On the same day that Chrysohoidis spoke of the police being "friendlier to the citizen," Mohammad Atif Kamran died. OccupiedLondon tells us that "on the night of September 26 fifteen cops raided the house" of the 25-year old migrant, "shouting and beating him and his family." The local police station "became a torture chamber" where Kamran was "subjected to severe beatings (while tied hand and foot) and electrical shocks." His family didn't take him to a hospital as he was undocumented, whilst "his brother was pressured and misled into signing that Kamran had no bruises when he left the police station." In response, demonstraters occupied the Nikaia Town Hall "in a demonstration of rage for the recent assassination of 25-year old Pakistani migrant Mohammad Atif Kamran." Though the occupation ended two days ago, it was immediately reinstated in the university building of Propylea and resistance continues.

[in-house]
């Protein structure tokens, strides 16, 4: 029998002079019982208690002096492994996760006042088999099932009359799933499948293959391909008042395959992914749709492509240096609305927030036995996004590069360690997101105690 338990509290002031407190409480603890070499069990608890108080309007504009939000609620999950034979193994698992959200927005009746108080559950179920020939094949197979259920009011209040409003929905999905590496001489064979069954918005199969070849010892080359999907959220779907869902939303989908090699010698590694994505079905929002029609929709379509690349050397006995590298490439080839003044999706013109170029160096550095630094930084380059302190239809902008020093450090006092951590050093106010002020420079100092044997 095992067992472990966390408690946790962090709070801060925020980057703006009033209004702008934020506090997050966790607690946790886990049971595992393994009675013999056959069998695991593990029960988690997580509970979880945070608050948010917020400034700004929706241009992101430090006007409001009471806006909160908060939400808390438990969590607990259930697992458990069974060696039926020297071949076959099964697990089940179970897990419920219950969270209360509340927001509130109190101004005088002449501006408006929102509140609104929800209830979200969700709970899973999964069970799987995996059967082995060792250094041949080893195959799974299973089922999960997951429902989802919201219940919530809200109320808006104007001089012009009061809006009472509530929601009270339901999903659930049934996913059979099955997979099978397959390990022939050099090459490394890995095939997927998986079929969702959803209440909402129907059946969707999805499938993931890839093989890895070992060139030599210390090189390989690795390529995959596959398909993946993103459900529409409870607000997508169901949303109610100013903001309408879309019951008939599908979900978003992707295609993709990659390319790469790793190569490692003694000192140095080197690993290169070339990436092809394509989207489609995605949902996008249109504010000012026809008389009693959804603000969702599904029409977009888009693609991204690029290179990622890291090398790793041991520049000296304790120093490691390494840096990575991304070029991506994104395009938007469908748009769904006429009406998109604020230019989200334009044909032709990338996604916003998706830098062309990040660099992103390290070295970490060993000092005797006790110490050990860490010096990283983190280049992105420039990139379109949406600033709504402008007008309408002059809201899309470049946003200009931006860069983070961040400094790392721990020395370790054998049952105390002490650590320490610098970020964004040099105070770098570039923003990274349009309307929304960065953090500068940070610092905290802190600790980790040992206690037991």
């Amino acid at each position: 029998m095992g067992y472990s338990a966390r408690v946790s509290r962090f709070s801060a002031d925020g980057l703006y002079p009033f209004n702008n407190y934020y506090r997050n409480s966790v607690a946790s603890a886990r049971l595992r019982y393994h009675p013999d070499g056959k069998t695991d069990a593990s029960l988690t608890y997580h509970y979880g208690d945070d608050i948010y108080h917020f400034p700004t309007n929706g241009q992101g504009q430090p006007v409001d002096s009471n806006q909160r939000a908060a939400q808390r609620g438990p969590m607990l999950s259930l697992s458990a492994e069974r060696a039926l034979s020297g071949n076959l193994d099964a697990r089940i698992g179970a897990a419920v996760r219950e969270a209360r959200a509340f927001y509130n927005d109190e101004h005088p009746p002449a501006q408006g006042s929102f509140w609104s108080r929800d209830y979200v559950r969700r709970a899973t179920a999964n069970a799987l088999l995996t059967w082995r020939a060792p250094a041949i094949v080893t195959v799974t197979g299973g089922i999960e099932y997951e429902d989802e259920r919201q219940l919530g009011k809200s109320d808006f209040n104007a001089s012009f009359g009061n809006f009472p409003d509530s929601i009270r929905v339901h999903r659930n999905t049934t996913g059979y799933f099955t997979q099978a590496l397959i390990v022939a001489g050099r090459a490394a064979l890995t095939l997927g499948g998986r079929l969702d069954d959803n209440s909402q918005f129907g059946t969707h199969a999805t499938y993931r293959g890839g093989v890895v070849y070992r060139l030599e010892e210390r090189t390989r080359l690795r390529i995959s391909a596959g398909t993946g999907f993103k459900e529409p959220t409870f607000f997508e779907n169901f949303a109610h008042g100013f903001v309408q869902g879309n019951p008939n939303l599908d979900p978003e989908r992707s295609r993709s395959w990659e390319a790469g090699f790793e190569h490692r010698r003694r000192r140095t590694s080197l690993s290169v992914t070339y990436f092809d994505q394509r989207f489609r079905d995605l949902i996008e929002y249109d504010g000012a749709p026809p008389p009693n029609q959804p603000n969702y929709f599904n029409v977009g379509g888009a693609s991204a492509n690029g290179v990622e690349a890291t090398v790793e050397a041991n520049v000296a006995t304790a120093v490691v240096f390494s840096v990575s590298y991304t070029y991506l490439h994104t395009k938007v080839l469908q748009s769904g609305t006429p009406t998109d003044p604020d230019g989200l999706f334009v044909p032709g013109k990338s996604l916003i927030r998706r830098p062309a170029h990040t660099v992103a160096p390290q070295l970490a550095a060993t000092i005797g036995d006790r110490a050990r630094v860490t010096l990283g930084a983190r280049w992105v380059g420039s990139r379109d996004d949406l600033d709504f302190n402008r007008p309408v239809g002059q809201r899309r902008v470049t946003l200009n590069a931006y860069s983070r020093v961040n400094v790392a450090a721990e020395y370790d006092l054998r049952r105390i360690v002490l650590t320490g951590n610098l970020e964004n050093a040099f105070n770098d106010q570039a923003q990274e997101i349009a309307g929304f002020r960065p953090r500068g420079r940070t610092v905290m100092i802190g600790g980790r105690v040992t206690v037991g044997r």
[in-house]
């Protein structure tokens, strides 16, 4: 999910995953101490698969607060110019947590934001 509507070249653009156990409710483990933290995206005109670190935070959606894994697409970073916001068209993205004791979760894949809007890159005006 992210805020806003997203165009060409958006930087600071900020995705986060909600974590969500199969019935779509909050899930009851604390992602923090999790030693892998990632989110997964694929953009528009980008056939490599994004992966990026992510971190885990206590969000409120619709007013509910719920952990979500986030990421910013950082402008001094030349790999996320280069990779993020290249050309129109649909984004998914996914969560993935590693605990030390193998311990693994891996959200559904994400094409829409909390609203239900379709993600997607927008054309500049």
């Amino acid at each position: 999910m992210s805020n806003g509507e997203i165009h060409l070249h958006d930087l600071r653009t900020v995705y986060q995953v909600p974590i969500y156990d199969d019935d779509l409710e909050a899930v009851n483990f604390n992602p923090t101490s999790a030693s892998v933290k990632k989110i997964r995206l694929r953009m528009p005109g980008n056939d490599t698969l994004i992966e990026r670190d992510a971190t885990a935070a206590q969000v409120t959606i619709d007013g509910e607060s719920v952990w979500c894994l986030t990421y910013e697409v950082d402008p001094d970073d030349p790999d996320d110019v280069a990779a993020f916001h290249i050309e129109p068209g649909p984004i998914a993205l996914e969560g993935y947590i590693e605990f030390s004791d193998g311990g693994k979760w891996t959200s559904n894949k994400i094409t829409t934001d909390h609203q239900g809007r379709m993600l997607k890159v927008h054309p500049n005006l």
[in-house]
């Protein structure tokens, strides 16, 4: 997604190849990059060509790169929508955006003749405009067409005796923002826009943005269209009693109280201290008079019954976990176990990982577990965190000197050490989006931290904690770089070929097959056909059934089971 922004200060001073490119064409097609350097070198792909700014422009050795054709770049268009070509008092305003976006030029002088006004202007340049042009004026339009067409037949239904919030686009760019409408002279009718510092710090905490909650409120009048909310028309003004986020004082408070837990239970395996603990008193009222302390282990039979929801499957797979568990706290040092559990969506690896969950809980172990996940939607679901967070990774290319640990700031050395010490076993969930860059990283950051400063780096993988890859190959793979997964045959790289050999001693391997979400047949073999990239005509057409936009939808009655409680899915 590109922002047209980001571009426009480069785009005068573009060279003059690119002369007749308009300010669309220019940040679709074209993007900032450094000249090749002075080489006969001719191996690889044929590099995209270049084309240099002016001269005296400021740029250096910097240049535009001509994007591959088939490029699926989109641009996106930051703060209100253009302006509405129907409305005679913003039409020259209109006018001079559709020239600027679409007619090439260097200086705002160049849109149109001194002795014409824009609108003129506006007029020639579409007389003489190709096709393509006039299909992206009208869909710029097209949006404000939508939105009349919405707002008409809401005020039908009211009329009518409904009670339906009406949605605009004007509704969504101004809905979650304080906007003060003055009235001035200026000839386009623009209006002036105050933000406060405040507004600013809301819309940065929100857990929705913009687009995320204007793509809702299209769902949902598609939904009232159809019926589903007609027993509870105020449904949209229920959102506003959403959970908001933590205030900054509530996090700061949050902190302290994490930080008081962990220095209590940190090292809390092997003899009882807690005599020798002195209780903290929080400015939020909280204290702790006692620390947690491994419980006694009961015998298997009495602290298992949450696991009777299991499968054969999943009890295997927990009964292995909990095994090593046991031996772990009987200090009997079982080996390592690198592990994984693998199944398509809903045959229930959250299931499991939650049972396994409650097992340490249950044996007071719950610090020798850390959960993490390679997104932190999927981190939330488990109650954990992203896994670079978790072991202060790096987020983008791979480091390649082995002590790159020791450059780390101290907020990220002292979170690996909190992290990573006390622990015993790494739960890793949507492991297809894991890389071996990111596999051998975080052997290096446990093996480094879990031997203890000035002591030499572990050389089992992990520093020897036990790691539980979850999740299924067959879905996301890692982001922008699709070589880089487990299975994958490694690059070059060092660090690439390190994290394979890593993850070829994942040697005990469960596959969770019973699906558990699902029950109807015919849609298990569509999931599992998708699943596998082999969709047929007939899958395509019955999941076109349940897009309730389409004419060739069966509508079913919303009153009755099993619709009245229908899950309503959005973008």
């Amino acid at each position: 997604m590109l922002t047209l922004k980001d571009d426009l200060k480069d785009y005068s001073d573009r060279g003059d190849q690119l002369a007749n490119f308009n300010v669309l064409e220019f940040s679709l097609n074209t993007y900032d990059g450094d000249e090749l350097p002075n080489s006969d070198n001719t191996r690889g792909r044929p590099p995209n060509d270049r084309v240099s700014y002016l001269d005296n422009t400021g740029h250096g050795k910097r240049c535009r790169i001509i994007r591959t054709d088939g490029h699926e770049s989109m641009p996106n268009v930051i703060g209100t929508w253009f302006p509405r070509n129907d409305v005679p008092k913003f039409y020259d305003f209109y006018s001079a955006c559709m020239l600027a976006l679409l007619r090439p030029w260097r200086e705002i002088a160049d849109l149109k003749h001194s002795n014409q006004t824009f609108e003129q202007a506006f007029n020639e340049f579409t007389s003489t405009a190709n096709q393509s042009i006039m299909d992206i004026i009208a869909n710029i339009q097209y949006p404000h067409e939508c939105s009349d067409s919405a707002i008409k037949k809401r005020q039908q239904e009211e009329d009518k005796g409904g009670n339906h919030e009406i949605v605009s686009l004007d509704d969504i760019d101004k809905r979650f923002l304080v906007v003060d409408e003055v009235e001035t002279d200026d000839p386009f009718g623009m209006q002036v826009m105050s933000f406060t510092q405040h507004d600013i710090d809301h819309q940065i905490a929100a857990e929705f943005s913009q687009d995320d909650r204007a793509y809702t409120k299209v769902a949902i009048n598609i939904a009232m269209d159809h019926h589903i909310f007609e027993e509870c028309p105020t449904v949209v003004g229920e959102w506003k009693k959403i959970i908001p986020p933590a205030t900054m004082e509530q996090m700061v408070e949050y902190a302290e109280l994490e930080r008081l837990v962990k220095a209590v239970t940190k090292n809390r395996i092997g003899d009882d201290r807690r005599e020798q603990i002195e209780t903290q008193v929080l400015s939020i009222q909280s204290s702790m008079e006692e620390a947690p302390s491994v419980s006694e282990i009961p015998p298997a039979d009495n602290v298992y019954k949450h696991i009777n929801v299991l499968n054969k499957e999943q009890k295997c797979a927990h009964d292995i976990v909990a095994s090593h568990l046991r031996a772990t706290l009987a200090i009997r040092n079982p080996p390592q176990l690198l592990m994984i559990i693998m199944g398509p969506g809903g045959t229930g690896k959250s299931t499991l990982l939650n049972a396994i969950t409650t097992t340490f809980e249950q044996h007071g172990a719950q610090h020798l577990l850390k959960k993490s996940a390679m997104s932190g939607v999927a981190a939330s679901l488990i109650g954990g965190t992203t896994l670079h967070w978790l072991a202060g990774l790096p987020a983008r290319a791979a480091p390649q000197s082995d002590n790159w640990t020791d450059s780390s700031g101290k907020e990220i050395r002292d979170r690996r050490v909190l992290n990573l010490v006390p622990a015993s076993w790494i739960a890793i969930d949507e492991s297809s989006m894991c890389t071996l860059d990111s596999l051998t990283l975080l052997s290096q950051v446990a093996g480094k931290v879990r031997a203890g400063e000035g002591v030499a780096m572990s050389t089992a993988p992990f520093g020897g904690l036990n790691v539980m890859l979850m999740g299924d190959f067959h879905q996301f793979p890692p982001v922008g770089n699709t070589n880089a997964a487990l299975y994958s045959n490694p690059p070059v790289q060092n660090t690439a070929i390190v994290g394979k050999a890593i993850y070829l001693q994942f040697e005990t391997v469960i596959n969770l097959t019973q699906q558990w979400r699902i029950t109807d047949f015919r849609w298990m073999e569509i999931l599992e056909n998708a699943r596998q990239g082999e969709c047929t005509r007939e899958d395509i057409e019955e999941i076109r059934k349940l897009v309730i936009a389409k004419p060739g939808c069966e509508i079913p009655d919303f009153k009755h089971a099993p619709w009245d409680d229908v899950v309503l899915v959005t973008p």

Meanwhile, workers struggles in the country escalated, with workers from Vodafone and Wind Telecom going on strike, and dockers at Peiraeus, the largest harbour of Greece, continuing a blockade "which has caused all sea-related commercial activities to freeze." It wasn't long before the blockade faced violence, and "serious clashes broke out on Thursday 15/10 morning between shipyard workers and riot police forces outside the Ministry of Labour and Social Solidarity, blocking the main road from Athens to Peiraeus." Although the government has claimed that "the use of police violence was necessary because the workers tried to occupy the ministry," in reality "the police attacked the workers with blast and flash grenades and tear gas" because they, unarmed, "refused to disperse and allow the minister [negotiating with unions] to leave the building."